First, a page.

Thursday, February 23, 2017

The New Jim Crow

          Close your eyes and imagine a world in which blacks are constantly being targeted and profiled for nothing other than color of their skin. Unfortunately, the world I had you imagine just now is the world that we currently live in. As mentioned in my previous blog post, for every step we move forward we regress, or as Michelle Alexander puts it, we experience “a profound sense of deja vu” (Alexander). Jim Crow which can be dated back post slavery, manifest itself again in this era only now taking up a new form: mass incarceration. Under the “first” Jim Crow blacks were forced to live in a world where they were told that they were “equal” to whites but were expected to be “separated’ with living conditions that were way worse than whites. Bathrooms, schools, busses were not fairly available to blacks as they were to whites. Despite the successful efforts by leaders of the Civil Right movements like Dr. King, the mass incarceration epidemic in America is gradually pulling us back into a part of history that we strive everyday to stay away from. Like Jim Crow, mass incarceration was created in order to maintain the racial hierarchy established so many years ago.

           We have see the rates of blacks incarceration skyrocket within the last decade. Sadly this type of discrimination has not only been institutionalized by our government but also legalized considering that we now live in the age of “colorblindness” and it is our government leaders and officials that are often found bringing their racist ideals into the workplace. According to the NAACP, African Americans now constitute nearly 1 million of the total 2.3 million incarcerated population and are incarcerated at nearly six times the rate of whites” (NAACP). In today's society, blacks are guilty until proven innocent while whites are unsurprisingly innocent until proven guilty. With this unjust system of incarceration comes grave misfortunes for the black community. The high rate of black incarceration and media portrayal of blacks in relation to crime has allowed the stereotypes that attribute blacks with criminality to remain prevalent. Perhaps one of the reasons black individuals are being arrested in rates that are unfathomable may be a way like mentioned earlier, to to maintain the racial hierarchy in which the white community stays dominant. In order to prevent the black community from rising, we rather suppress them leaving them helpless and hopeless. We have somehow managed to make mass incarceration our “New Jim Crow”.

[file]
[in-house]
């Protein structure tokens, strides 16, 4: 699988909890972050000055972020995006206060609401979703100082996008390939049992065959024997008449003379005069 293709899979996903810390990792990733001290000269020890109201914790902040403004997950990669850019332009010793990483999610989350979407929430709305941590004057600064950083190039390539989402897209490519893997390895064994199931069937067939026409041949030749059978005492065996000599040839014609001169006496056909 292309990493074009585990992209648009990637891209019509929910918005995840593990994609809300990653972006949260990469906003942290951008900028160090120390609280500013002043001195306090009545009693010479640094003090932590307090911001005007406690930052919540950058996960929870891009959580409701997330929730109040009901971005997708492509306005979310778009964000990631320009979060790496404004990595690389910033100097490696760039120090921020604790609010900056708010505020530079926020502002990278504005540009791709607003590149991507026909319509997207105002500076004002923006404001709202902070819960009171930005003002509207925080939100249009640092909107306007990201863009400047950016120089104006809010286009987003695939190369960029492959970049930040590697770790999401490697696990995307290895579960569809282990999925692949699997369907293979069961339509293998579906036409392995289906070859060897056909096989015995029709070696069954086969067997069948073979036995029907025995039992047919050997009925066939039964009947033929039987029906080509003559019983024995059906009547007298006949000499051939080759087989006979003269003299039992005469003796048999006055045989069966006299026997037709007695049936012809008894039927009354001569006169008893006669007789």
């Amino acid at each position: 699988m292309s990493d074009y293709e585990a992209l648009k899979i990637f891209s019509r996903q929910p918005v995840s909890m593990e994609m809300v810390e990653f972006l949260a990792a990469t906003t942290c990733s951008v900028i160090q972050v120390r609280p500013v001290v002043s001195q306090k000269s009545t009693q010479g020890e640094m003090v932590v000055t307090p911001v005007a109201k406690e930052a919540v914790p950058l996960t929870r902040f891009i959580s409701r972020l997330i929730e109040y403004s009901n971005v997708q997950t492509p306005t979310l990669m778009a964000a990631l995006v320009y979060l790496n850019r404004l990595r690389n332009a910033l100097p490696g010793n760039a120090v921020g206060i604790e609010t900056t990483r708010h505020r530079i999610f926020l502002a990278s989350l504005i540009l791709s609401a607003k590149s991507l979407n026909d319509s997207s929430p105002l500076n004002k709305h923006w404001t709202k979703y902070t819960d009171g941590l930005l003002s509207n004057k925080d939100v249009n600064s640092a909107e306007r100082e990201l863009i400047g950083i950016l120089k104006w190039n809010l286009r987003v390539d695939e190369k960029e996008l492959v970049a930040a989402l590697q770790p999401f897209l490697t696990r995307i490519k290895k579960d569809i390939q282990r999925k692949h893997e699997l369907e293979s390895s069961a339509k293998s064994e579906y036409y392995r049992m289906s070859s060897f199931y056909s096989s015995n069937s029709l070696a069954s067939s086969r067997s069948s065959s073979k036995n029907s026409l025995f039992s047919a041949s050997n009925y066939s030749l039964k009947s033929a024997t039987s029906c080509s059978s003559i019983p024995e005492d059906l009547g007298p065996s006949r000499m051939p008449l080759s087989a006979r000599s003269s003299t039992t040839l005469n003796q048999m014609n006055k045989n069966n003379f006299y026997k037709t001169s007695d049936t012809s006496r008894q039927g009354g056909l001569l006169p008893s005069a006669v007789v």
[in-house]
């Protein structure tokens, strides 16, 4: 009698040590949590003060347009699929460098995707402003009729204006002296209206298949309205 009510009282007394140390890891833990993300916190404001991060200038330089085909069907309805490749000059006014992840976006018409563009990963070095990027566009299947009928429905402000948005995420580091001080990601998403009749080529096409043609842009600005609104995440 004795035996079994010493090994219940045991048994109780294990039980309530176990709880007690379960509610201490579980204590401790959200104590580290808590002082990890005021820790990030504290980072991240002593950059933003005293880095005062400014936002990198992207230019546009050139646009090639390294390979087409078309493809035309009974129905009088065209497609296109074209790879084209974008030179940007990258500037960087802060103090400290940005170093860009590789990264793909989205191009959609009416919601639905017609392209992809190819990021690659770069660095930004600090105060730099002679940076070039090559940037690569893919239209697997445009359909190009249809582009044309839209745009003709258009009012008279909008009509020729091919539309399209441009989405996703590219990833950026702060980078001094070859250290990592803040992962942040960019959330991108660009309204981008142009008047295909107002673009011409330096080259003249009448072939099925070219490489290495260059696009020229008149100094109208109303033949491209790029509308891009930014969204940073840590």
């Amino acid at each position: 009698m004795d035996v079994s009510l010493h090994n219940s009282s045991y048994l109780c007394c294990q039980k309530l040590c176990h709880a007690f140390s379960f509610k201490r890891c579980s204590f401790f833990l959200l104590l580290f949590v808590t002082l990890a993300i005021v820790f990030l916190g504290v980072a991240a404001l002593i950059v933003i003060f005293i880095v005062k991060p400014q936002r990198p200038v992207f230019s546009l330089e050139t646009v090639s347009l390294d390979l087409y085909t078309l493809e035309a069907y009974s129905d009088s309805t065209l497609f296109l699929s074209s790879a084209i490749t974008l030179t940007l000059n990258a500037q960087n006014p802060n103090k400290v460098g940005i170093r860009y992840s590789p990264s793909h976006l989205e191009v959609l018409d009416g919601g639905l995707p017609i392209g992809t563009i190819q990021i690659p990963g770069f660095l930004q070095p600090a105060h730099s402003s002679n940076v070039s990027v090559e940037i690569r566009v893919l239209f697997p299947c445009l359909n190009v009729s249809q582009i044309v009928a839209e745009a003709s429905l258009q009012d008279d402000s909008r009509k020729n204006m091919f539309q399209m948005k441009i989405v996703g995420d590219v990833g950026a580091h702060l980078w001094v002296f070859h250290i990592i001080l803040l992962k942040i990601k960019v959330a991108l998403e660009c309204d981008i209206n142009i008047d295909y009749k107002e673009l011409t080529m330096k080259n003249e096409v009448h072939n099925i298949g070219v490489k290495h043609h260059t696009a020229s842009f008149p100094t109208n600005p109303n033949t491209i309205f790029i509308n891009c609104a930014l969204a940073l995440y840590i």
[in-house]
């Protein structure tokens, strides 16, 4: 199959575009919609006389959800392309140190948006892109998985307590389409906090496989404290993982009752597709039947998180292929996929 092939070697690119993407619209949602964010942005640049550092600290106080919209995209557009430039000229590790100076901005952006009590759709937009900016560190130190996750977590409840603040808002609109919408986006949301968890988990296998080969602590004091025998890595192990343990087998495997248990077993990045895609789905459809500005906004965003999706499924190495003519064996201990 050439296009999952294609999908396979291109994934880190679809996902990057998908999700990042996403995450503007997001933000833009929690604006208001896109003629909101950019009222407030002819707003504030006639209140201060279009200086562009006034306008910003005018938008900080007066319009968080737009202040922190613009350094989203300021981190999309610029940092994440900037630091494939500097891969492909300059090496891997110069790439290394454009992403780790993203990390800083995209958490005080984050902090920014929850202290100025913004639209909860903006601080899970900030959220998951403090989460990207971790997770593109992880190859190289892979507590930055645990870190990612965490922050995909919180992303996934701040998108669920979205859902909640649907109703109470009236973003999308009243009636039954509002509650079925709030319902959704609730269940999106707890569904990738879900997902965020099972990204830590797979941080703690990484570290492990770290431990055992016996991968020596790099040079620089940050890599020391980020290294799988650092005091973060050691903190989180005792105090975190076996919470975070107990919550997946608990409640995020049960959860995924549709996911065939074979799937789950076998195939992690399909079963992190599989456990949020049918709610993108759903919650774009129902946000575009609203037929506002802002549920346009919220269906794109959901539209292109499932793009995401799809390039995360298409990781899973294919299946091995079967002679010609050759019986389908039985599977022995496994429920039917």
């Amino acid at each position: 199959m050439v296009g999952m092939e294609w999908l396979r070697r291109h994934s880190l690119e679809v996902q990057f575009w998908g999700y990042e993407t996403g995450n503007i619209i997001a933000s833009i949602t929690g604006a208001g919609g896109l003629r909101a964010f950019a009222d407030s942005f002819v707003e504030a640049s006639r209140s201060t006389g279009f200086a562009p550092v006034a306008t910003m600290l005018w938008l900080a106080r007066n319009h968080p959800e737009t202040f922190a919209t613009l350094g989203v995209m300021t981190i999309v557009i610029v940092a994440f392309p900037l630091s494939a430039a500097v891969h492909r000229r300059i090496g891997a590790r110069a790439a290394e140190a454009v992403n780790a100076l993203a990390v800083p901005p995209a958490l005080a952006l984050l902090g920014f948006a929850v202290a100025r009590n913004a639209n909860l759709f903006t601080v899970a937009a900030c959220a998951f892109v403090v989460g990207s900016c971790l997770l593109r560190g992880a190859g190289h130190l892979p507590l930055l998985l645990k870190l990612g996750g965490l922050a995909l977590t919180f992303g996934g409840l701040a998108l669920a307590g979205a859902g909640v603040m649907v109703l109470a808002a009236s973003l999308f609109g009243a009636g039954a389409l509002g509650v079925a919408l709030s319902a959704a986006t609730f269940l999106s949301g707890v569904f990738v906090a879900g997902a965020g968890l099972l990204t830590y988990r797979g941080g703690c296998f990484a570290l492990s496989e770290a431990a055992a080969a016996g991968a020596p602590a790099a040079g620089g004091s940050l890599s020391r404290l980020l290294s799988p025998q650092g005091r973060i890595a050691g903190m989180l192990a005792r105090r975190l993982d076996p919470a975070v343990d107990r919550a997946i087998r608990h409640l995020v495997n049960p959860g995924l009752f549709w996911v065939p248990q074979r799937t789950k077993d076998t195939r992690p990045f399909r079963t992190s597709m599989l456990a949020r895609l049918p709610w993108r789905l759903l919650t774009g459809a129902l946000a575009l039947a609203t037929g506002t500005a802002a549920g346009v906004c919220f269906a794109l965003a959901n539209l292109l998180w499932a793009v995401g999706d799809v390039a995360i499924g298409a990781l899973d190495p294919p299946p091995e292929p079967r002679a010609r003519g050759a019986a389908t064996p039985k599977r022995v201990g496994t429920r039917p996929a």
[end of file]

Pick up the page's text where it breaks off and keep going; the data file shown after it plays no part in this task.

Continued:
1. You are a great writer, Michelle! The opening pulled me right in. I agree that the "deja vu" feeling has been particularly strong of late for myself as well. Well done! - Miss Kosyla

  2. You brought up some very important points in this post. Although the Civil Rights Movement and legislation such as the Civil Rights Act of 1964 saw the "legal end" of racial discrimination in the U.S., this progress was almost immediately suppressed by white politicians through the War on Drugs and mass incarceration. Although African Americans constitute only 13% of the total U.S. population, they make up 40% of the U.S. prison population. This can obviously be attributed to racism in the form of the "New Jim Crow". Mass incarceration tears black communities apart. With many fathers in jail, it is more difficult to provide for a family, thus leading to poverty. All of this reinforces the image of black people in the media, as you stated. Great post! - Carrie Z.